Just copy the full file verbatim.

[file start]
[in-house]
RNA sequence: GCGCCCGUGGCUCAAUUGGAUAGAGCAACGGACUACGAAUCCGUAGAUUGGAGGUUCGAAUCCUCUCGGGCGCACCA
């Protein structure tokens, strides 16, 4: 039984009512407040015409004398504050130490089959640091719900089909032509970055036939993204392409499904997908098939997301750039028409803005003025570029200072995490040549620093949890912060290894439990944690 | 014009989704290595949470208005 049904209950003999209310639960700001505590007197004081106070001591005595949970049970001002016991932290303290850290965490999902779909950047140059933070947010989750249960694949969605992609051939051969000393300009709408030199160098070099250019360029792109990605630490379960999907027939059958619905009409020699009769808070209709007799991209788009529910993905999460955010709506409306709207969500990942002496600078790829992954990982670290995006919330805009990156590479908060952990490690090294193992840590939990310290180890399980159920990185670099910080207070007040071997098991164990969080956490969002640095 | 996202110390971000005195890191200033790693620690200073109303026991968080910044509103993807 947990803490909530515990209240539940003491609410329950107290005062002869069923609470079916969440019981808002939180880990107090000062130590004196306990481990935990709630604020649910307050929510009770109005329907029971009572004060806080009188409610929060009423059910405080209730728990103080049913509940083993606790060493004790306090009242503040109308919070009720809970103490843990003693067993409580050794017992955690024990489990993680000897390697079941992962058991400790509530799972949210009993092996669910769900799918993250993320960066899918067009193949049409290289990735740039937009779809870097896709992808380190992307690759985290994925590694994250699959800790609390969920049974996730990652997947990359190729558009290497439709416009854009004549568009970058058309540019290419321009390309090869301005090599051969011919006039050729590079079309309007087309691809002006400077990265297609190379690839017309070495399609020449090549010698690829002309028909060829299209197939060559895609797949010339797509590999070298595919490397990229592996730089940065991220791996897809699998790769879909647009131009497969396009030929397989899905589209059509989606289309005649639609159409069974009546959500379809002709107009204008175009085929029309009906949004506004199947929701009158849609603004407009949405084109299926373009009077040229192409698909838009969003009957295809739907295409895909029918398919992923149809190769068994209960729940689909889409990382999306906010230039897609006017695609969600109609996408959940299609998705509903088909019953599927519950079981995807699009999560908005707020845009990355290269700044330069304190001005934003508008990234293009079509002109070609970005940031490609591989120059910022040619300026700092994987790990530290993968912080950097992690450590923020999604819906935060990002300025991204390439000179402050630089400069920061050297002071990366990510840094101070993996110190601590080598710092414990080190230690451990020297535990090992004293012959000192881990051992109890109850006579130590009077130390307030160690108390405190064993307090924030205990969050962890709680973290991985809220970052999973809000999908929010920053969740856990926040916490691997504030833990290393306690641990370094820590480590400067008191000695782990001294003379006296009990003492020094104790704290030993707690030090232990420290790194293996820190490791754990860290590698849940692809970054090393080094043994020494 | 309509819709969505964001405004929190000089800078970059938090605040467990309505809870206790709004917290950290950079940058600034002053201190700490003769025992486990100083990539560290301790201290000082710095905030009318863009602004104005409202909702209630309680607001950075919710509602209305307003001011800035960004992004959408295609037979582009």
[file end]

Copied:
[in-house]
RNA sequence: GCGCCCGUGGCUCAAUUGGAUAGAGCAACGGACUACGAAUCCGUAGAUUGGAGGUUCGAAUCCUCUCGGGCGCACCA
């Protein structure tokens, strides 16, 4: 039984009512407040015409004398504050130490089959640091719900089909032509970055036939993204392409499904997908098939997301750039028409803005003025570029200072995490040549620093949890912060290894439990944690 | 014009989704290595949470208005 049904209950003999209310639960700001505590007197004081106070001591005595949970049970001002016991932290303290850290965490999902779909950047140059933070947010989750249960694949969605992609051939051969000393300009709408030199160098070099250019360029792109990605630490379960999907027939059958619905009409020699009769808070209709007799991209788009529910993905999460955010709506409306709207969500990942002496600078790829992954990982670290995006919330805009990156590479908060952990490690090294193992840590939990310290180890399980159920990185670099910080207070007040071997098991164990969080956490969002640095 | 996202110390971000005195890191200033790693620690200073109303026991968080910044509103993807 947990803490909530515990209240539940003491609410329950107290005062002869069923609470079916969440019981808002939180880990107090000062130590004196306990481990935990709630604020649910307050929510009770109005329907029971009572004060806080009188409610929060009423059910405080209730728990103080049913509940083993606790060493004790306090009242503040109308919070009720809970103490843990003693067993409580050794017992955690024990489990993680000897390697079941992962058991400790509530799972949210009993092996669910769900799918993250993320960066899918067009193949049409290289990735740039937009779809870097896709992808380190992307690759985290994925590694994250699959800790609390969920049974996730990652997947990359190729558009290497439709416009854009004549568009970058058309540019290419321009390309090869301005090599051969011919006039050729590079079309309007087309691809002006400077990265297609190379690839017309070495399609020449090549010698690829002309028909060829299209197939060559895609797949010339797509590999070298595919490397990229592996730089940065991220791996897809699998790769879909647009131009497969396009030929397989899905589209059509989606289309005649639609159409069974009546959500379809002709107009204008175009085929029309009906949004506004199947929701009158849609603004407009949405084109299926373009009077040229192409698909838009969003009957295809739907295409895909029918398919992923149809190769068994209960729940689909889409990382999306906010230039897609006017695609969600109609996408959940299609998705509903088909019953599927519950079981995807699009999560908005707020845009990355290269700044330069304190001005934003508008990234293009079509002109070609970005940031490609591989120059910022040619300026700092994987790990530290993968912080950097992690450590923020999604819906935060990002300025991204390439000179402050630089400069920061050297002071990366990510840094101070993996110190601590080598710092414990080190230690451990020297535990090992004293012959000192881990051992109890109850006579130590009077130390307030160690108390405190064993307090924030205990969050962890709680973290991985809220970052999973809000999908929010920053969740856990926040916490691997504030833990290393306690641990370094820590480590400067008191000695782990001294003379006296009990003492020094104790704290030993707690030090232990420290790194293996820190490791754990860290590698849940692809970054090393080094043994020494 | 309509819709969505964001405004929190000089800078970059938090605040467990309505809870206790709004917290950290950079940058600034002053201190700490003769025992486990100083990539560290301790201290000082710095905030009318863009602004104005409202909702209630309680607001950075919710509602209305307003001011800035960004992004959408295609037979582009």